Meet Yolanda Werner. Yolanda is a stay-at-home mom. She and her husband, John, have a three-year-old daughter, Nicole, with a second child on the way in 8 months. Yolanda is a busy mom, taking Nicole to the neighborhood school, arriving at various play dates, doing the weekly grocery shopping, and trying to find time for herself as well. Yolanda used to carry little Nicole in a child seat on her bike, but Nicole has outgrown the seat and does not yet have the ability to bike herself around. Yolanda and her family need a bicycle that will fulfill all their current needs and change with their growing family. Yolanda is concerned with visibility and wants to be seen as well as see what is around her during her early morning travels when the sun may only just be rising. Yolanda will be the primary user of this Ultimate Utility Bike. However, John will use the bike on occasion to take Nicole, and the baby, places during the summer, or for adventures around the city so the bike needs to fit him as well.
Next up is Tim Cunning. Tim started work at a small, local delivery company, Portmanteau, which wants to include more bike deliveries in its offerings, hoping, at some point to create a whole segment of their company to bike delivery. Portmanteau hired Tim with the intent to start this segment. Tim will, indeed carry reasonable loads with ease. Most of his cargo will be in boxes, but there will be an occasional odd size or shape. Tim wants to carry 300 lbs of cargo on his Ultimate Utility Bike regardless of whether his route that day is a long or short haul. Tim is married and has one child. He lives 12 miles from his work and plans to use his Ultimate Utility Bike to get to and from work as well as use it for work. Tim wants to be visible to all forms of traffic when commuting to and from home as well as visible to others when biking through the streets, making deliveries. Since it is a work bike, Tim will not carry his child on the bike.
Finally, Bob Smarten. Bob does not have kids and is not likely to have kids (you never know). However, what he does know is that he needs a bike that is more utilitarian than his every day commuter that he used right now. Bob works for a public works department and travels around the city by car, carrying a variety of cases and tools for survey and data collection. Bob currently does this by car, but knows that he could easily do this by a bike and would like to do so especially since he already commutes into the city by bike. What better way to continue his bike usage than to have an Ultimate Utility Bike that could carry his varying supplies and travel to locations within the city? Bob’s typical supplies are 6-8 shoe box sized cases for instruments, a medium sized suitcase for tools, and various writing materials, including a computer. Bob would like to be able to use some part of his bike as a “desk.” Bob spends a good deal of his time down so the visibility of him on his bike is crucial with all of the traffic around. Bob lives in a city with a bus system, a mas transit light rail, automobile, foot traffic, and the occasional person on a skateboard. Bob wants to be able to easily lock his bike when he reaches his destination as any extra time spent locking up his bike is time added to his day. Additionally, given the gray days and early nights, Bob needs to be visible when biking home at the end of his day.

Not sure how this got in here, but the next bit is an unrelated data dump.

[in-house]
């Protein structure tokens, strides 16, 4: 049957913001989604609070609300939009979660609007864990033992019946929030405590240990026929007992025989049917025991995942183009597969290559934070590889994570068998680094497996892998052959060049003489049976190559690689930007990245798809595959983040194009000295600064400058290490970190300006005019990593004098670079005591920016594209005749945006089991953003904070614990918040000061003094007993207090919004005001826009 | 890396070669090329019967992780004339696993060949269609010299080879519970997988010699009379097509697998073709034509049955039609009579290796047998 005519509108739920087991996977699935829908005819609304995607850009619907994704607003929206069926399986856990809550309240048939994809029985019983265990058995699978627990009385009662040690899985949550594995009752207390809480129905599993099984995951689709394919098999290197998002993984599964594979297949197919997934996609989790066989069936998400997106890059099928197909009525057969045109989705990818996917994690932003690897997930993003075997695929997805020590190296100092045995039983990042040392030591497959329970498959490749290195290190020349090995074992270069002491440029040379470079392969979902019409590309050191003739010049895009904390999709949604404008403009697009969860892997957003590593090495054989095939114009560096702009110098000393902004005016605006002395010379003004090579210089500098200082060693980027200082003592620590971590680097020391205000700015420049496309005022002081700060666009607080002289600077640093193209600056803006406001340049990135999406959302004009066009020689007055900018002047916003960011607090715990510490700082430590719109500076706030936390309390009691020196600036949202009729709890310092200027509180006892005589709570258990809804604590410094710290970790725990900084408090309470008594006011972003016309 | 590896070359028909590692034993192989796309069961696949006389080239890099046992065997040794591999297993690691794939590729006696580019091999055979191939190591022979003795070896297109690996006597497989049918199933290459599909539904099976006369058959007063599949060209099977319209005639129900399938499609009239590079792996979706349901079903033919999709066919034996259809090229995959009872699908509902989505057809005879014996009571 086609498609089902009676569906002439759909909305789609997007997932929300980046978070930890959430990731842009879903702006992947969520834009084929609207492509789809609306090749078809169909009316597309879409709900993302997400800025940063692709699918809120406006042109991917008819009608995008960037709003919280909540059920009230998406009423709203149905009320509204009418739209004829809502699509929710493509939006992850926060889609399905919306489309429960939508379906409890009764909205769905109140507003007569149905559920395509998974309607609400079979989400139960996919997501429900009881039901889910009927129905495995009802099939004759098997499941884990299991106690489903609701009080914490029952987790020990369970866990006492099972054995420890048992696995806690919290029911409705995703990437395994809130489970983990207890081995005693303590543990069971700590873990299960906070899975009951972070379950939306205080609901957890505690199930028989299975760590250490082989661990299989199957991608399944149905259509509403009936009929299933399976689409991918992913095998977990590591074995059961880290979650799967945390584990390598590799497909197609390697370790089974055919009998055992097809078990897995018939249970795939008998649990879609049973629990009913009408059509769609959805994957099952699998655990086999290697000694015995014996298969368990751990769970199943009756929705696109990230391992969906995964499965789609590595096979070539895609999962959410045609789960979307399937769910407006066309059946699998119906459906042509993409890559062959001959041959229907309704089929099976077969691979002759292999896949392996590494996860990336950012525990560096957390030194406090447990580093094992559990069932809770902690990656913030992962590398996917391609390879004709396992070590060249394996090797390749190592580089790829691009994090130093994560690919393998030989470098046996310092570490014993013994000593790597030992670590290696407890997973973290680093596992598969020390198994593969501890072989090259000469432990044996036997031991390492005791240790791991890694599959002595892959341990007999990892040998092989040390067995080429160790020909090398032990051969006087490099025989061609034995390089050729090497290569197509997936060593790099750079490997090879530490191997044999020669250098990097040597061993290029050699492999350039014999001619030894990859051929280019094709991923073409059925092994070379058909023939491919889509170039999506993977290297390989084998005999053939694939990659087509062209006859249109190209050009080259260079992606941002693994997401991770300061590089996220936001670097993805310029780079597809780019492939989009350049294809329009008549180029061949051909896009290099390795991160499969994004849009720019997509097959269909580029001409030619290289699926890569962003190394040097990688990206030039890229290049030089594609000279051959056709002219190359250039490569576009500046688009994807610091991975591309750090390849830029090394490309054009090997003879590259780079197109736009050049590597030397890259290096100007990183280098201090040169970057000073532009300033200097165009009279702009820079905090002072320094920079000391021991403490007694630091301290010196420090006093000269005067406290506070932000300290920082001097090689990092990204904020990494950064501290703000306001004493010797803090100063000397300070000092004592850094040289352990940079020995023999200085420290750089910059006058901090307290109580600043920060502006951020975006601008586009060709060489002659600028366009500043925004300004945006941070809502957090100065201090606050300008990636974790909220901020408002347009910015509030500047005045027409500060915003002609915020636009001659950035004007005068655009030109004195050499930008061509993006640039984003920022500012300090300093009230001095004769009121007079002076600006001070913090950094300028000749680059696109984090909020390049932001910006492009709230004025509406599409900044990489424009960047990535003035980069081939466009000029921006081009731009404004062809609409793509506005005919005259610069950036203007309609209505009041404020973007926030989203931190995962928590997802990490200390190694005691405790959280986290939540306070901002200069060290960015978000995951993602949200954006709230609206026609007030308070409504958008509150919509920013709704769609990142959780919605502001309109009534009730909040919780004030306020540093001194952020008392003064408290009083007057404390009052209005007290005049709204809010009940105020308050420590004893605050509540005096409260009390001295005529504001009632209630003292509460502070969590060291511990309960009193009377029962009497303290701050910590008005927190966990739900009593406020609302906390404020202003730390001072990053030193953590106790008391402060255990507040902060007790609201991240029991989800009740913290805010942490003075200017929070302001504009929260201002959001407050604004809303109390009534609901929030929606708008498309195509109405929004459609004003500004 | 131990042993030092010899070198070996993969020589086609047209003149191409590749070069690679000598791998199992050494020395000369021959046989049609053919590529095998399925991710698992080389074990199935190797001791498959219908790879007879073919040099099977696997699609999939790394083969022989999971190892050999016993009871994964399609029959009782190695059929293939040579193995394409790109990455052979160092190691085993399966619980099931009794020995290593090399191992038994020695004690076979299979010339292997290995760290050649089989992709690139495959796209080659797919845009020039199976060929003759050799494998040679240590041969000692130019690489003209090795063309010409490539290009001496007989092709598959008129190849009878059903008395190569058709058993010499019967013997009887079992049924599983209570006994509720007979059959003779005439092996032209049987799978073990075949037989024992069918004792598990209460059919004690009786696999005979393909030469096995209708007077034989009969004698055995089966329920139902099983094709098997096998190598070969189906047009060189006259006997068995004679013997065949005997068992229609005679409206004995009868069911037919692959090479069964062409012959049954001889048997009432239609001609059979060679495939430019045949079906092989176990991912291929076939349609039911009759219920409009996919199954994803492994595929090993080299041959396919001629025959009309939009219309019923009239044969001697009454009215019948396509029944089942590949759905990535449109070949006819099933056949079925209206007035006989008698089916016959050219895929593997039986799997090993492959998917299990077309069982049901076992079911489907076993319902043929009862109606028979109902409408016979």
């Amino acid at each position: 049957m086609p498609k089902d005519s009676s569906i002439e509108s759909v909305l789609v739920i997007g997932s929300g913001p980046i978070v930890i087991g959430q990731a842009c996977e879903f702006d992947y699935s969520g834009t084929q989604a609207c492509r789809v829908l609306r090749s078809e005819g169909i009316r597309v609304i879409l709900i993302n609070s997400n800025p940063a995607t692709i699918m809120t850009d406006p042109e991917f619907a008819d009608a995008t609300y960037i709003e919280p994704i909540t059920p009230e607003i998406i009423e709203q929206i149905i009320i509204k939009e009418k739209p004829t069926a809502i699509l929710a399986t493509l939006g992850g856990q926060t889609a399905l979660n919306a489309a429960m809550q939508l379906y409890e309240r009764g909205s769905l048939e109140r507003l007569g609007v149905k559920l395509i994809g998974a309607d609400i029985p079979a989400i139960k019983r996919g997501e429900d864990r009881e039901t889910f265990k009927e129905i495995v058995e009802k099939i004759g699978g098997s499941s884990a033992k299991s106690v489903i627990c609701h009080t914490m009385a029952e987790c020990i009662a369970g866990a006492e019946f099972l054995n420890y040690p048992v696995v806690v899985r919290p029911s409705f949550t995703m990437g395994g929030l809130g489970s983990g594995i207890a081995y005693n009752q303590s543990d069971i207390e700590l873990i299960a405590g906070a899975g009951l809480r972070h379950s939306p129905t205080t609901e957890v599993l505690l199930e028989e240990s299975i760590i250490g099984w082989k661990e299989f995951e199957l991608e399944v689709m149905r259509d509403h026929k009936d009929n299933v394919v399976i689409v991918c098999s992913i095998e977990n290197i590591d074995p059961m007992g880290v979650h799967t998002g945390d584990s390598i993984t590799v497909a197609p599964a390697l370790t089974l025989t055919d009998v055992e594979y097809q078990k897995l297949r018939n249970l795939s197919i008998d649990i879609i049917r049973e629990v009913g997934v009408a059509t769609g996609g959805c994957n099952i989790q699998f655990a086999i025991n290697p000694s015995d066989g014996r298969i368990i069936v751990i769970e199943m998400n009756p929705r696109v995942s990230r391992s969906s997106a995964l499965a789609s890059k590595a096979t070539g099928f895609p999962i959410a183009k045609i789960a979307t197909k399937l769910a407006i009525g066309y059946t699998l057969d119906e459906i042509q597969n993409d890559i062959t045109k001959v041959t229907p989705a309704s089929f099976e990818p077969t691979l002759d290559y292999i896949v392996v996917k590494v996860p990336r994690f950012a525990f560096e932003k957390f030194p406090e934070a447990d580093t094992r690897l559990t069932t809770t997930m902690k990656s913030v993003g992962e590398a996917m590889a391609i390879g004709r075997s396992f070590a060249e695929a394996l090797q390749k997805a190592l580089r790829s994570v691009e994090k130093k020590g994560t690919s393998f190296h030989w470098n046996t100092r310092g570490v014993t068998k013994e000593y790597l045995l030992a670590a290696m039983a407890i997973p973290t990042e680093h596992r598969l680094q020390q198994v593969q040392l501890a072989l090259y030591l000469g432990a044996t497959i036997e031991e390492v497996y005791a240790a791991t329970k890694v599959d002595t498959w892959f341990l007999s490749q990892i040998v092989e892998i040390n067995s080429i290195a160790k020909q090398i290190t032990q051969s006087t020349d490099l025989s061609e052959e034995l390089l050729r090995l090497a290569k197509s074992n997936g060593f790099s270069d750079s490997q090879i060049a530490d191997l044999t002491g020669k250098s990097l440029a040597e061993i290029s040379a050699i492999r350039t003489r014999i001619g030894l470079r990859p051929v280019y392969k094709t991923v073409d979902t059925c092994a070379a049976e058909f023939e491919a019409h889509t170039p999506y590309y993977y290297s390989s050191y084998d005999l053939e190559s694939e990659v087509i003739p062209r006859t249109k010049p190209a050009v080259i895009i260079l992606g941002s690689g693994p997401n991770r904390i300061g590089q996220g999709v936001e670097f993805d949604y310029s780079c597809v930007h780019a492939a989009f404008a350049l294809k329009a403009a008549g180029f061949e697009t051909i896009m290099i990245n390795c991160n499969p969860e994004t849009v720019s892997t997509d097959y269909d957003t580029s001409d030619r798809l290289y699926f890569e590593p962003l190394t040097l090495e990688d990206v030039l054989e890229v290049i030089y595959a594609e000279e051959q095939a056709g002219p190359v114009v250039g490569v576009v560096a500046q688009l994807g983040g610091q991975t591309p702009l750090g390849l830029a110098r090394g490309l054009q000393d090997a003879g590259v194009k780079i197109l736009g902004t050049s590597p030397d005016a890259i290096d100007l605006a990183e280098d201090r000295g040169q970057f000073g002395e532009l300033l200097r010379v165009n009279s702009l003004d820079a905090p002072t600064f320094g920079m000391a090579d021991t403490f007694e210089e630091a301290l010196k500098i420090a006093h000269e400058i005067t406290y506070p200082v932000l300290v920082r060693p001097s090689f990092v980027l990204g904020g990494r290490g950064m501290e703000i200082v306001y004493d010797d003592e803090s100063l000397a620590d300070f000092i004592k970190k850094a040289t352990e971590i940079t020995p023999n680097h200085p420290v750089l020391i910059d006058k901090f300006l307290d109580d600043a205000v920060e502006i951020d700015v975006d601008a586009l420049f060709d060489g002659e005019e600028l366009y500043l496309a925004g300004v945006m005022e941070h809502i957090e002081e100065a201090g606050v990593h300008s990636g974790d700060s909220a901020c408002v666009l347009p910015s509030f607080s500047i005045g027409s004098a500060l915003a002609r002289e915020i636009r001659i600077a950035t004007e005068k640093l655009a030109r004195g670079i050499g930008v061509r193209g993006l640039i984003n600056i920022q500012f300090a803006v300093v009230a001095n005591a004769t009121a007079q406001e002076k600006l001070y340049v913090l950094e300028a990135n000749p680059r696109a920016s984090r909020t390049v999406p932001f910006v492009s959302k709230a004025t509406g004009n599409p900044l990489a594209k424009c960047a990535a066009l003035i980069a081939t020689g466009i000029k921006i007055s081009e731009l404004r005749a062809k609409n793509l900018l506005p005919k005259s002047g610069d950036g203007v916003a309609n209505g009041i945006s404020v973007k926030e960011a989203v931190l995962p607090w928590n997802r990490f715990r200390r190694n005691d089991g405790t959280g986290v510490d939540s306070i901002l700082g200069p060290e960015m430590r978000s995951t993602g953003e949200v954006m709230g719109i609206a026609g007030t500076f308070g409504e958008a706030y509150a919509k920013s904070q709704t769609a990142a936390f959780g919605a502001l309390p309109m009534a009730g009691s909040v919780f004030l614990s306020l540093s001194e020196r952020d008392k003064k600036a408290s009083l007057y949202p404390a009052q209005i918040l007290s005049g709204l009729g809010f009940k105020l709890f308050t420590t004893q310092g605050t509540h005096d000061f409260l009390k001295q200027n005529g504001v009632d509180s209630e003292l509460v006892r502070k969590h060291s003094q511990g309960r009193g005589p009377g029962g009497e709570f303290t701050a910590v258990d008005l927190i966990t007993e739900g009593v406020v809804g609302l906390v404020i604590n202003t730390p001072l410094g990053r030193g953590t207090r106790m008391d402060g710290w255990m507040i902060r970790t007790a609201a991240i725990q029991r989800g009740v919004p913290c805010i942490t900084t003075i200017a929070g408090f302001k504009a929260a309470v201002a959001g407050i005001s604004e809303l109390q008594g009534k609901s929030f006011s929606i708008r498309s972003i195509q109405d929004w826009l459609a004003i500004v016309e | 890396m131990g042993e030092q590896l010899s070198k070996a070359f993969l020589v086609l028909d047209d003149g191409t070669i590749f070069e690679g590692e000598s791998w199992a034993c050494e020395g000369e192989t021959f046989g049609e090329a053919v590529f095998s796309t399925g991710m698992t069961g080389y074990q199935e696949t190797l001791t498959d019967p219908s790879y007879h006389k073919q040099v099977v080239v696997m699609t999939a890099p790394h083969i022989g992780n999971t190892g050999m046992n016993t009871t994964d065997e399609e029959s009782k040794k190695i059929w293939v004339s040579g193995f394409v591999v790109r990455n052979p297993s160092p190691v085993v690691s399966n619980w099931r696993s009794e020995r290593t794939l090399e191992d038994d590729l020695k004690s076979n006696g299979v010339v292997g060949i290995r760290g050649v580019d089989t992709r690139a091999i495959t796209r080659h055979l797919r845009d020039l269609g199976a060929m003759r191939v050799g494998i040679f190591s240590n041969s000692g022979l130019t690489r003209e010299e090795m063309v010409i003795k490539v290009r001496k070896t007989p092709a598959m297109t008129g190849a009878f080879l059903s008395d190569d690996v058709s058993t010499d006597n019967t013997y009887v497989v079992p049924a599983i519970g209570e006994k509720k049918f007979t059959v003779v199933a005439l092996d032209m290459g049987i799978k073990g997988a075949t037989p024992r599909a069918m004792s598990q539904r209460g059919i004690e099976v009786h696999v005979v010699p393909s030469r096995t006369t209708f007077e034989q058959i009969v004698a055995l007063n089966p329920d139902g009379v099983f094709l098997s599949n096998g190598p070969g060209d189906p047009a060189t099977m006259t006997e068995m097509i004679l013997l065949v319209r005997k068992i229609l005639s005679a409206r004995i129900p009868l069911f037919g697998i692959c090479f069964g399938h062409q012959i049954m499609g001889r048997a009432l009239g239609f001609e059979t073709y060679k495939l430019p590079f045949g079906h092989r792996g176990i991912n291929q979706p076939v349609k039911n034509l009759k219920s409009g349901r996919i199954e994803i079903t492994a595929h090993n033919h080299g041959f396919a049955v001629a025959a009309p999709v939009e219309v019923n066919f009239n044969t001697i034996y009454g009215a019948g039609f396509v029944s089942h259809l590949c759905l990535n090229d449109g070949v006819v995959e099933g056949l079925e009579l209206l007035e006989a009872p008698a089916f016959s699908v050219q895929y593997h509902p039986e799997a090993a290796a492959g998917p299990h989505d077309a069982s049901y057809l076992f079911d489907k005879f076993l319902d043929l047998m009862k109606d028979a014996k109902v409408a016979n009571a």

Personas allow for a focus that vague philosophical hopes cannot achieve.
Malcom Gladwell, author of Blink, writes about Howard Moskowitz. Howard Moskowitz was hired to find what the public wanted for spaghetti sauce, or in other words--what is the best spaghetti sauce? Moskowitz kept track of his data and found that people fell into 3 categories: plain, spicy, and extra-chunky. His understanding for the food industry was that you cannot create one style to fit all people. In the case of spaghetti sauce, to create one type of sauce would set up a company for ⅔ failure. This is why you have the variety of sauces on the shelves today.
To achieve a goal, to meet a challenge, the focus needs to be clear, the criteria by which the final creation will be judged needs to be precise and communicated to the participants.
Steven Vance and I have spoke about how 2011 is going to be the year of the cargo bike. All I have to say is that it was been a let down. 2011 has sucked for cargo bikes. And Portland, is this the best that we have to offer the cargo bike world in America? After the cargo bike race this summer that did not involve any serious cargo, and the Ultimate Utility Bike that has barely any utility and is has a stance that is too aggressive for a daily urban utility commuter, I find myself at a loss.
Or maybe it is clear. What these two events have in common is a lack of what makes a cargo bike (or utility bike) a cargo bike. The cargo carrying capacity has been taken out of both competitions and the situation has been reduced to nothing more than a glorified, highly promoted, typical bike challenge.
The future of utility bikes in America is apparently one without much of a look to a future.